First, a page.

Noel Quitugua


Noel B. Quitugua:

"I’m the Exhibit Curator, temporarily, at the Northern Marianas Museum. And I’m an artist and I’ve done a lot of research also. I have an uncle who lives in Tanapag, and every summer I used to go up to Tanapag and stay with my relatives. But my greatest mentor, shaping what I am today, was my grandfather. He was born in 1889, and he became the cook, the gardener and handyman for George Fritz during the German administration. He’s the one who actually opened up my mind.

"There was one sling stone, which I found out at my house, and he told me to sit down and listen to what the story has to say. And he told me the stories that were passed on to him by his father and his grandparents and his great-grandparents, and then I started to visualize them, and started putting everything down in visual images, in drawings."


Scott Russell:

"I’m currently employed at the NMI Council for the Humanities as a program officer. I came as a Peace Corps volunteer back in the early 70’s. And in fact, lived in Tanapag—that was my first village where I was assigned, mostly because they knew that I was interested in spear fishing and they wanted to put me into an area where they had people that did spear fishing. I resided in the village for probably a little bit less than a year, living with the Kapileo family there.

"Following the Peace Corps, I taught for a year in Mt. Carmel High School, and then I worked 20 some odd years in the Historic Preservation program, both with the Trust Territory and finally with the Northern Marianas, from which I retired in December 2001. I started here at the Council shortly thereafter. I was born in Columbus, Ohio but I grew up in Dallas, Texas."


Scott's Book

Scott is the author of several books on Northern Mariana Islands history.


Pete Teigita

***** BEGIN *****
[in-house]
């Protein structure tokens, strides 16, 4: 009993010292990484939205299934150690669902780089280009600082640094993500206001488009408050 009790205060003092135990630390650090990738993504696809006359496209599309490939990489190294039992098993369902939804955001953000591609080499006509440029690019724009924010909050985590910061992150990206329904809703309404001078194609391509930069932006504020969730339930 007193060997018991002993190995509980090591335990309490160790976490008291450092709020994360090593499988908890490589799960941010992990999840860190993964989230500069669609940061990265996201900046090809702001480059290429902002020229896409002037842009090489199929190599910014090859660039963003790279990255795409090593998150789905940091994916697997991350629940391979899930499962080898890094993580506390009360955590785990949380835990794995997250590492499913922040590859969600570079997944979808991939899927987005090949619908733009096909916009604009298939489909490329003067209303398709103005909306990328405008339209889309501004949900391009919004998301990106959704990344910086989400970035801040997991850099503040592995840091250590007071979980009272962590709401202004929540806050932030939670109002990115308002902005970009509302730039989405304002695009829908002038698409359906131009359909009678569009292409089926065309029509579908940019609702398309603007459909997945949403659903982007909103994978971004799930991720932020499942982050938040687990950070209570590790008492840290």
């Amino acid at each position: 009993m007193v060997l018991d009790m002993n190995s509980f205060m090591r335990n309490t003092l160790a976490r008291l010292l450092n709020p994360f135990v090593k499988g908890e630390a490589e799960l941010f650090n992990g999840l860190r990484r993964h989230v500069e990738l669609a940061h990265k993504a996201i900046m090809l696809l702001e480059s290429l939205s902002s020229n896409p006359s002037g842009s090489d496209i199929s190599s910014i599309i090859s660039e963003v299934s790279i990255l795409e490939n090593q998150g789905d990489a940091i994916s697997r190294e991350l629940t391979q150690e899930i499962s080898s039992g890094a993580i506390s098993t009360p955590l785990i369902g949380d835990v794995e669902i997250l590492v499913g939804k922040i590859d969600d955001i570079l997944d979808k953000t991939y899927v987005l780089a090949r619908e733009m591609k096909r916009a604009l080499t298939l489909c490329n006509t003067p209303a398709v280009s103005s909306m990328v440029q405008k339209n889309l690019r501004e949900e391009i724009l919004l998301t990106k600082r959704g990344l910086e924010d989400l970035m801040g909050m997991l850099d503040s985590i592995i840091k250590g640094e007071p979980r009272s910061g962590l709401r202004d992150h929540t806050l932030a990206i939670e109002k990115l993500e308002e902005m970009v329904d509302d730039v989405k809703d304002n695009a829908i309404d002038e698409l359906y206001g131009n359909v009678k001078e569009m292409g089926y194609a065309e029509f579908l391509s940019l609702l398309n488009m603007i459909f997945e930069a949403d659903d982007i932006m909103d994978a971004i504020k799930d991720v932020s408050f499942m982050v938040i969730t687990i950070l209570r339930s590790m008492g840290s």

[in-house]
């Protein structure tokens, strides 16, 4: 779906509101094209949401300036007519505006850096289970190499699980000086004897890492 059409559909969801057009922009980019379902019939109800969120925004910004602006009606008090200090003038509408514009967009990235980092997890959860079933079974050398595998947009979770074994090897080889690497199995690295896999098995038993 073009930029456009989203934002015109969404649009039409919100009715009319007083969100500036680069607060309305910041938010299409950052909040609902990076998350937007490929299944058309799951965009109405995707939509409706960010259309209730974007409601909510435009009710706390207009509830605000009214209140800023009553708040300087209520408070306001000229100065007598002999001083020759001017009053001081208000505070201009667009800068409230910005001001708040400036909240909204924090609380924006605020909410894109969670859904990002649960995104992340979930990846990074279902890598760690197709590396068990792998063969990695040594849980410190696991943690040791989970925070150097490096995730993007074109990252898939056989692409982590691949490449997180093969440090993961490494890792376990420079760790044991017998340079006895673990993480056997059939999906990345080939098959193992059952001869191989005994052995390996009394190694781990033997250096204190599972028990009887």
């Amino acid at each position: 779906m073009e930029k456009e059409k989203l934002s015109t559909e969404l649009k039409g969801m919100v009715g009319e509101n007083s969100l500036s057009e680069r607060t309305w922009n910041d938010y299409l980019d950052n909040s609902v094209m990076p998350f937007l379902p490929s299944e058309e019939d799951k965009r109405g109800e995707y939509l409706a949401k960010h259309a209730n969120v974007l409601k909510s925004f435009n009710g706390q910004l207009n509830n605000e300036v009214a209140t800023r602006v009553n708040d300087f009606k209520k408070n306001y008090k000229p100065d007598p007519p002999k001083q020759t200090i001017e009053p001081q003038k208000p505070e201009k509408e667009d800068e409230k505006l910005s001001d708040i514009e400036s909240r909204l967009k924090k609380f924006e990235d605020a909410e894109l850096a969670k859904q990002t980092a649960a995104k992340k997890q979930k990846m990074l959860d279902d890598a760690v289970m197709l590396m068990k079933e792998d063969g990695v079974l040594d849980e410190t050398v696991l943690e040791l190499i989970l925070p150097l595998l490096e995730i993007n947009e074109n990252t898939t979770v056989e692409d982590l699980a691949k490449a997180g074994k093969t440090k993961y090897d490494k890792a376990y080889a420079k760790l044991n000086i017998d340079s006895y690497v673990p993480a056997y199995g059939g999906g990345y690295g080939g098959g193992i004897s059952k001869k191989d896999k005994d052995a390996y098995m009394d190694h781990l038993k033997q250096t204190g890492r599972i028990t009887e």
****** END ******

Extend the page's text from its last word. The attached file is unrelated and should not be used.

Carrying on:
Pedro "Pete" Teigita:

"I was born here, in Saipan, and have resided in Tanapag for all of my life. I’m retired now, just raising pigs, cows, and chickens. Before, I worked for Immigration. I worked for 15 years for Immigration, four years in the Commonwealth Utility Corporation, and two years as a civilian. I grew up with my grandmother, who practiced traditional medicine. I learned from her some of the traditional medicine. And what I learned from my grandfather is how to fish, going with the old people, going out fishing. And that’s how I became a fisherman. I am of the Remar clan."

"Pete Teigita would be the next chief," Ben adds, "if anything happens to our current chief, Victorino Igitol."


David Norita Rios:

"I was born here on Saipan on April 13th 1949. Our family grew up in Tanapag, close to the beach area and there was a typhoon at that time so we eventually evacuated to the upper area where I am staying now. My mother’s side is Carolinian and my father is Chamorro. My mom was a siruhana. She could make people heal just by doing the praying.”

Dan Magofna Sablan:

"When I was young, my father was farming. There were some pigs, cows, goats, and chickens, so we didn’t worry about meat. We had meat and eggs already. My family is the Magofna family married to the Leitos family. It was always like one family. The farm keeps us busy at all times. It is exercise every day. But at least thirty minutes of exercising on the farm will give you more good life, longer life.”


Dave and Dan

Dave & Dan


Sylvestre Iguel


Sylvestre Iguel:

"I’m the Public Liaison regarding environmental problems, or toxic chemicals, for the CNMI Department of Public Health.